One of the tenets of Web 2.0, according to Tim O’Reilly’s seminal article, is “the perpetual beta.” That is, “the product is developed in the open, with new features slipstreamed in on a monthly, weekly, or even daily basis.”

Well, Web 2.0-ish applications seem to be shedding beta-ness fast and furious lately: first Gmail, now Remember The Milk.

I know, I know: two datapoints does not a trend make. Also, I’m not really sure you could reasonably call Gmail a Web 2.0-ish application… I mean, email is about as Web 1.0 as it gets. But it’s Google… so gets some 2.0-ish cred somehow.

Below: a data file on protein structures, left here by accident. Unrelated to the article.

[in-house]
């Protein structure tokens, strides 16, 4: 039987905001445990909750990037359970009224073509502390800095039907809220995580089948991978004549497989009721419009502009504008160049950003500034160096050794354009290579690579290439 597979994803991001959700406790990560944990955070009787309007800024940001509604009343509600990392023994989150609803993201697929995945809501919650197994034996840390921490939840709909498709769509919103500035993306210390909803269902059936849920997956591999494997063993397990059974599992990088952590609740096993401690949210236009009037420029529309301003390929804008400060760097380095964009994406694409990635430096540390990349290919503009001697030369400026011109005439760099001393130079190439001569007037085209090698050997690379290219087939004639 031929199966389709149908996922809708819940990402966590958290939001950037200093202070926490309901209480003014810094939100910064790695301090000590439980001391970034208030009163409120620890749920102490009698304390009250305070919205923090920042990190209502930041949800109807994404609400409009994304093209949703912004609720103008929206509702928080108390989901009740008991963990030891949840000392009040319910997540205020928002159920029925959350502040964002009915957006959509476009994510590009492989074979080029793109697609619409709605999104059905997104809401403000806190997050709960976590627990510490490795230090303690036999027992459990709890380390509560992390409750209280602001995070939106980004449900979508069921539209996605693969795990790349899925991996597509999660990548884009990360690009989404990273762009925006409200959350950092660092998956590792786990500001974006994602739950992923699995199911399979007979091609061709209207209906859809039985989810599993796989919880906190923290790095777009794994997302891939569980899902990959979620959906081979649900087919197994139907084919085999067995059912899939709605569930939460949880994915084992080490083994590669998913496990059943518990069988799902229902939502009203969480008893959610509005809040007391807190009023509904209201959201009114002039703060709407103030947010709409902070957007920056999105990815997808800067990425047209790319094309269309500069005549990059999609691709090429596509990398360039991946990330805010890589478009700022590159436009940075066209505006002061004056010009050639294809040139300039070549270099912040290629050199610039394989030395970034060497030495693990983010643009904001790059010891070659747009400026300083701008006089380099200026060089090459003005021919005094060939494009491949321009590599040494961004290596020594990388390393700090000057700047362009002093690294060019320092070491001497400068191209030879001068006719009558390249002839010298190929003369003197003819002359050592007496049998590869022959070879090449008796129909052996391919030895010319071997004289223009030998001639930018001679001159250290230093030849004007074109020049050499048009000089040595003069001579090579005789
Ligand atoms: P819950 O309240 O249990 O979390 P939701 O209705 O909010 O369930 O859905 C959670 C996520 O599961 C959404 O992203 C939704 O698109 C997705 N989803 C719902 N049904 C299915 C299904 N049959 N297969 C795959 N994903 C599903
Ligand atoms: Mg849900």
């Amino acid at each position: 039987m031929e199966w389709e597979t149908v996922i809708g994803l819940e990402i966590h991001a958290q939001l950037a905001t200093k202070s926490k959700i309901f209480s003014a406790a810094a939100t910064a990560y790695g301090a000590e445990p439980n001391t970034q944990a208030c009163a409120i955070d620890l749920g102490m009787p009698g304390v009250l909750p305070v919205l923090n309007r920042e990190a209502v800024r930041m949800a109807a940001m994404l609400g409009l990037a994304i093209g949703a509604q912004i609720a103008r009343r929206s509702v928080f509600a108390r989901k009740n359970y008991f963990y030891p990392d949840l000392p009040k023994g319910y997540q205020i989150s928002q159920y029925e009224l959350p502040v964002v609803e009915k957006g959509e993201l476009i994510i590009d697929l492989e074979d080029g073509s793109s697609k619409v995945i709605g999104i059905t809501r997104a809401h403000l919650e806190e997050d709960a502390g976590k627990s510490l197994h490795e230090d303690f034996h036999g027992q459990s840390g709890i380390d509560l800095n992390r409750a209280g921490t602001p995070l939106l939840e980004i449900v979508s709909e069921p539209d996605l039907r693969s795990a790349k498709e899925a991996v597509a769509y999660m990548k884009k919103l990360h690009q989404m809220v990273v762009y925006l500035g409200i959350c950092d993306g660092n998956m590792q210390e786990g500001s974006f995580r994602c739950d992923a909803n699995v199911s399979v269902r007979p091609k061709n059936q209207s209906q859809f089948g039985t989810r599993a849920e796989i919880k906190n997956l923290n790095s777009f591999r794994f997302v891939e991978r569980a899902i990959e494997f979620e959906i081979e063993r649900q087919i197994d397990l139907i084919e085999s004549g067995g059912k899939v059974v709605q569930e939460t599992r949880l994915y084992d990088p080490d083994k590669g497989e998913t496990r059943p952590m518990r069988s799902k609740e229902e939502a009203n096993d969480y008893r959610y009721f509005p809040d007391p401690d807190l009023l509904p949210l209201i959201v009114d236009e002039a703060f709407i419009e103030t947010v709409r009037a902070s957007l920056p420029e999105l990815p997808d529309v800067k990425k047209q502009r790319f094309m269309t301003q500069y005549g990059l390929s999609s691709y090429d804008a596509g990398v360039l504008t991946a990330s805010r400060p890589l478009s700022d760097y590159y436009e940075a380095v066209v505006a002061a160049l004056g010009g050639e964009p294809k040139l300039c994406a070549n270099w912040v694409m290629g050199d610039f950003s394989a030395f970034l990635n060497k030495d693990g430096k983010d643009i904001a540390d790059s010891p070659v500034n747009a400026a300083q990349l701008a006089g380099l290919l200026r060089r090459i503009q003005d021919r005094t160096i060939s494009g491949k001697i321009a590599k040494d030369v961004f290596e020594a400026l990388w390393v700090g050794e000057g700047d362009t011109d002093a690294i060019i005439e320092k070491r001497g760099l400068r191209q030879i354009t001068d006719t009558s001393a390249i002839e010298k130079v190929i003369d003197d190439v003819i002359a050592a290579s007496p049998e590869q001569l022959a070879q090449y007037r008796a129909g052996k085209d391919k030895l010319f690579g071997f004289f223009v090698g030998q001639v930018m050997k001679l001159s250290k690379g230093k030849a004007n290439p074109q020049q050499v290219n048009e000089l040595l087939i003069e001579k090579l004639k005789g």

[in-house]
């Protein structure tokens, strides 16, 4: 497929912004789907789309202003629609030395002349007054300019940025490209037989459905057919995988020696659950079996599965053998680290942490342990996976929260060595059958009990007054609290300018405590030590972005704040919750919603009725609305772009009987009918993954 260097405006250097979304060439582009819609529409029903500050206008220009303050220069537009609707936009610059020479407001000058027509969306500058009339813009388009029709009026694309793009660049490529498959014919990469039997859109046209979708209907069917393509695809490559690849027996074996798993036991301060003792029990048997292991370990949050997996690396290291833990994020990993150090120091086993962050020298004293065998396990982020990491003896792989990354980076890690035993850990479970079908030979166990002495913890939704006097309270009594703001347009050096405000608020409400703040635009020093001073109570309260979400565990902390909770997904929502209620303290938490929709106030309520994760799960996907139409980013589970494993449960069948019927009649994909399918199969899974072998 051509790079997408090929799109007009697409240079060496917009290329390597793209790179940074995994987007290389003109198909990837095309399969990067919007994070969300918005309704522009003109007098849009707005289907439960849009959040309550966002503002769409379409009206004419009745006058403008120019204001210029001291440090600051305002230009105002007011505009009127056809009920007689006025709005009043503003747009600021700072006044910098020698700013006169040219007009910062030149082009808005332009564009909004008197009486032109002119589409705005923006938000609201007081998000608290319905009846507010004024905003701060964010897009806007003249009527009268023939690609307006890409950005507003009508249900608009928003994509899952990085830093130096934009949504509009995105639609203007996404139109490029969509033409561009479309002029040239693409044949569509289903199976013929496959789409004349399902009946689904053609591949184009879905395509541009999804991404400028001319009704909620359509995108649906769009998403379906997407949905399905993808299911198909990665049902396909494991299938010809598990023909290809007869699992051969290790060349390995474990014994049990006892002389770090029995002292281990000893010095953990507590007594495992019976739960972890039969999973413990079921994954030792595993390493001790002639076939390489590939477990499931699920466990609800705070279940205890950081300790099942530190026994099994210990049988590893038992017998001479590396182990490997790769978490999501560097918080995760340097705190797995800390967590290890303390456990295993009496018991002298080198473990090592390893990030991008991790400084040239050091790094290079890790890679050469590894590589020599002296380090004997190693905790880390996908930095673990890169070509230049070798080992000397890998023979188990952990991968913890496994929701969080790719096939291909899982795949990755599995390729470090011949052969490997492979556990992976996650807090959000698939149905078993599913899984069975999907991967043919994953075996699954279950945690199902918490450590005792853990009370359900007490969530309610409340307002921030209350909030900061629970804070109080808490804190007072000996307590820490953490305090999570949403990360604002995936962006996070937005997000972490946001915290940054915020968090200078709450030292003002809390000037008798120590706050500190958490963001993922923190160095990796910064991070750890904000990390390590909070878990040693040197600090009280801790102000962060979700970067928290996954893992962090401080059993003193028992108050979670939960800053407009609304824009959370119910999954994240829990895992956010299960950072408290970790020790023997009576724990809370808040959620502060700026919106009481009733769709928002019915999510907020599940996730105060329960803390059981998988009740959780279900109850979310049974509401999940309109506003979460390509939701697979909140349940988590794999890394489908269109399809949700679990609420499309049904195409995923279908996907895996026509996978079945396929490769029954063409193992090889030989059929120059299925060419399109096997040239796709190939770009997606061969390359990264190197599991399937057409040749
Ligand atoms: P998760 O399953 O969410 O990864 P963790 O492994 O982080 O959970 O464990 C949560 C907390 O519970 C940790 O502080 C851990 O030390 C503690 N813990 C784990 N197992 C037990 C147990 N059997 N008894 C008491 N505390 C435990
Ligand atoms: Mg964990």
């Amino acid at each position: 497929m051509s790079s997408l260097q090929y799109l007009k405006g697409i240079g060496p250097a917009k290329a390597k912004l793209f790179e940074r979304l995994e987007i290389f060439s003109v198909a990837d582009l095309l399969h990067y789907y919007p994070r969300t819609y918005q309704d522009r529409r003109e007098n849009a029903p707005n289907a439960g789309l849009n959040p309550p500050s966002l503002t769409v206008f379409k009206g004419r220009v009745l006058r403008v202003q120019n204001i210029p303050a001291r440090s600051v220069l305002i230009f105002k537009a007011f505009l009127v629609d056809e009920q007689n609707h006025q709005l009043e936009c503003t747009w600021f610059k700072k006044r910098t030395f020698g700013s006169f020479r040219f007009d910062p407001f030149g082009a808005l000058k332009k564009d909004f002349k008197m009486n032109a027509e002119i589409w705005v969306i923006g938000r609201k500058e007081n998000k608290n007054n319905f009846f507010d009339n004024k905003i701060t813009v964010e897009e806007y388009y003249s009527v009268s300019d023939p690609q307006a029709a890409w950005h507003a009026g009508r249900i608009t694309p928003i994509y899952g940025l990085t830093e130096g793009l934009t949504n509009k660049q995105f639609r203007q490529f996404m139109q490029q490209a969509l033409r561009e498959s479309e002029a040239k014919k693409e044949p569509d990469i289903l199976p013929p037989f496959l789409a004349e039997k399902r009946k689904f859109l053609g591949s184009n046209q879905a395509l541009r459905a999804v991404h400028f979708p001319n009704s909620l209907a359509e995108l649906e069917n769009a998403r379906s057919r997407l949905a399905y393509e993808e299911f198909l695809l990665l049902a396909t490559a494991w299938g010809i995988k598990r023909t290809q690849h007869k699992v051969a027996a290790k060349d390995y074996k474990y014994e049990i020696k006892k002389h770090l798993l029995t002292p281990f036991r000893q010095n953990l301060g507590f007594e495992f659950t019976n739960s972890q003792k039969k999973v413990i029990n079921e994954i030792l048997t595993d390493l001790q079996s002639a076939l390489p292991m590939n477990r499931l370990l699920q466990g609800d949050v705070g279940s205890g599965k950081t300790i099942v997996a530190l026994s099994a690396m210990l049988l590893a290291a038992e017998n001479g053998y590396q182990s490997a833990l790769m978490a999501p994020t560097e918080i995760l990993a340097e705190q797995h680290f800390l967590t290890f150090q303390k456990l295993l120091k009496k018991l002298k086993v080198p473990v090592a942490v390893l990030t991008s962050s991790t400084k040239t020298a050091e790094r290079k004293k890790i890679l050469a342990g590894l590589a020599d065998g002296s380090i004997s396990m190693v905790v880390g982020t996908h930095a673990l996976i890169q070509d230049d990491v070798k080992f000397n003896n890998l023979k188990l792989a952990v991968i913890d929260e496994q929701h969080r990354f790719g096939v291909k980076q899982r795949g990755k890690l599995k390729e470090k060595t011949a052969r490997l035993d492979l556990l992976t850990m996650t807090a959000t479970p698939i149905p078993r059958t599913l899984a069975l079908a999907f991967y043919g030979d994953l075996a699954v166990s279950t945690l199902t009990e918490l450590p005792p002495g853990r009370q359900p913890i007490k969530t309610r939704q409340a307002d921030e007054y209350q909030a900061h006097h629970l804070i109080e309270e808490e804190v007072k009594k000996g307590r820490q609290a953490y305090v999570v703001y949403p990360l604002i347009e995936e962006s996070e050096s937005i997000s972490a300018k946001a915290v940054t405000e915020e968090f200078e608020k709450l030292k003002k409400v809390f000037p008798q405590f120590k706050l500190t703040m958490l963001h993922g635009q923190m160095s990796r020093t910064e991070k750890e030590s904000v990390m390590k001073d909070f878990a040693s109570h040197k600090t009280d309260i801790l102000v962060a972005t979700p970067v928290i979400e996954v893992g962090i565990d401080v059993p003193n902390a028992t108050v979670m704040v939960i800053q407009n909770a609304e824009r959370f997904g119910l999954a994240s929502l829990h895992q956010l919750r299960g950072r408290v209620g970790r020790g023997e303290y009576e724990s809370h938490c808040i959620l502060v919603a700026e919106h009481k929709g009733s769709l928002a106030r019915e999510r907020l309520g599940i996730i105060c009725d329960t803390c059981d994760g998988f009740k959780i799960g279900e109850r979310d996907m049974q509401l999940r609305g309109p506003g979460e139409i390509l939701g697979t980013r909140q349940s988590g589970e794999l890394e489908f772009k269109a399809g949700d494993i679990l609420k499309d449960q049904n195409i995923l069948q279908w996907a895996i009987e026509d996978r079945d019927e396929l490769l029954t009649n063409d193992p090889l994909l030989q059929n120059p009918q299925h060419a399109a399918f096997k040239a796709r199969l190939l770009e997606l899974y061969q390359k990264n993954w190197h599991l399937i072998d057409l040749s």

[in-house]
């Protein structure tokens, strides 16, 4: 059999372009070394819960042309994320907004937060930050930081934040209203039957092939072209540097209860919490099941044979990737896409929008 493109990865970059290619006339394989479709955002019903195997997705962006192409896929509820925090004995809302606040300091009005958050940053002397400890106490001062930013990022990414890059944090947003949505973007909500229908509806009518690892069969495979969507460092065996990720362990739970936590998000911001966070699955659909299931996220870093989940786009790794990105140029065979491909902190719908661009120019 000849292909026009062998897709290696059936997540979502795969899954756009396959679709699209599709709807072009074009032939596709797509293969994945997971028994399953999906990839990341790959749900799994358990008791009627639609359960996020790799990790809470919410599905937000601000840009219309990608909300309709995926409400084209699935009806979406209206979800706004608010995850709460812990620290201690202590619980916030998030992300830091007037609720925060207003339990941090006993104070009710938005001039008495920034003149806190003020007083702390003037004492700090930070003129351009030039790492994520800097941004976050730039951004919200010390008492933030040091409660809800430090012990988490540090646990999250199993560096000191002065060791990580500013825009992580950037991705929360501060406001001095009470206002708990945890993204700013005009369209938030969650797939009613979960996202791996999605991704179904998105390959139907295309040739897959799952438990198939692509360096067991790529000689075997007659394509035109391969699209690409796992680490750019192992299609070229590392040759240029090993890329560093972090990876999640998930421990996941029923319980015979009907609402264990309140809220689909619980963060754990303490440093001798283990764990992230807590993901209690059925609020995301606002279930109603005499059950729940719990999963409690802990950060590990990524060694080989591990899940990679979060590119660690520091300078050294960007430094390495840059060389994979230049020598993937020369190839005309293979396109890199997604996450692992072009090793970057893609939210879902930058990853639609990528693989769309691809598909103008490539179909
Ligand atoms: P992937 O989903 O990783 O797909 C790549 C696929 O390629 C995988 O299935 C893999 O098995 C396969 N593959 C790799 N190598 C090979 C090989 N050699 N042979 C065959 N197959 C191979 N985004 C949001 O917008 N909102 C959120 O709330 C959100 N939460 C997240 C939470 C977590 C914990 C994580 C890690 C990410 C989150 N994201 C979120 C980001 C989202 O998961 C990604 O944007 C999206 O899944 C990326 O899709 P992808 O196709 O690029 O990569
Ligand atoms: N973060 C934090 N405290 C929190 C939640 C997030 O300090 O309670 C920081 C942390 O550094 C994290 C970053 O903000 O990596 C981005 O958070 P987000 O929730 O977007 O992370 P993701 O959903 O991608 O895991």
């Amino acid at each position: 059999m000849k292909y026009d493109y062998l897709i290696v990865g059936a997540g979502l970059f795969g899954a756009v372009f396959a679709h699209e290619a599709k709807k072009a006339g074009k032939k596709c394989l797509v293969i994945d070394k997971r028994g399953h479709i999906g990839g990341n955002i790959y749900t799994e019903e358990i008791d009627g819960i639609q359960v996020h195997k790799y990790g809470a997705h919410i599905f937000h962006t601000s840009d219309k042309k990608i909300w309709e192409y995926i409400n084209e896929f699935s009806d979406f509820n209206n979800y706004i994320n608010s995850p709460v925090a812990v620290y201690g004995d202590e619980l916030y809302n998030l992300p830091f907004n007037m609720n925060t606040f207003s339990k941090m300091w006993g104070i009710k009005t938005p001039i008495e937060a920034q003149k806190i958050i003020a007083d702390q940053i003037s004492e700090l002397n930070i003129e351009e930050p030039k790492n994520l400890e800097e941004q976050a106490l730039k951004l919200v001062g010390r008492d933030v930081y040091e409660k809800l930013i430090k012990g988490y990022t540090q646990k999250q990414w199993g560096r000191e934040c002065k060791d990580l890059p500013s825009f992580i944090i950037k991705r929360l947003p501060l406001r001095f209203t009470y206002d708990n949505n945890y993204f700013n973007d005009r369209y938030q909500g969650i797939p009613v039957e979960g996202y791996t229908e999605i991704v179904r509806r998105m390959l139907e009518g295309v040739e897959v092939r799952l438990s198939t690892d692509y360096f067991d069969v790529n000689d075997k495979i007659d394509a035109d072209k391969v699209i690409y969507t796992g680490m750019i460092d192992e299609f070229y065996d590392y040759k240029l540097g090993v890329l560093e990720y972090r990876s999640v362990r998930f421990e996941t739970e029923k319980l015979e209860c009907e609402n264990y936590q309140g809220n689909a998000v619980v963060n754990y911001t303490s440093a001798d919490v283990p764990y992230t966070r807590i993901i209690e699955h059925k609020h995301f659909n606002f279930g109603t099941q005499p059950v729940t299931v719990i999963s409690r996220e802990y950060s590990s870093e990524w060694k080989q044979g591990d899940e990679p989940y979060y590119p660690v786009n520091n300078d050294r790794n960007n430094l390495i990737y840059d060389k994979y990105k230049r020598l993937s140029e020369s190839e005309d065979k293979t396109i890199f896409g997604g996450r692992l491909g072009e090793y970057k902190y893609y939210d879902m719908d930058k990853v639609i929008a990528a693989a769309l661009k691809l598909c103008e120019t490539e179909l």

Also, just because Gmail and RTM have dropped the “beta” label, doesn’t mean they’ve stopped rolling out functionality rapidly. Or that they’re developed any less in the open.

But I just wonder what it means for the whole concept of 2.0-ishness that two of the best established web-native applications have abandoned the beta label. I suspect they won’t be the last, either. Does this mean that the label “beta” isn’t as cool anymore as it was once upon a time? (“Once upon a time” being a phrase which here means, two short years ago.) That calling something beta won’t give you cred any more? Or is this just the natural progression of the End of the Software Release Cycle that O’Reilly predicted? That calling something “beta” isn’t even necessary any more; it’s just assumed?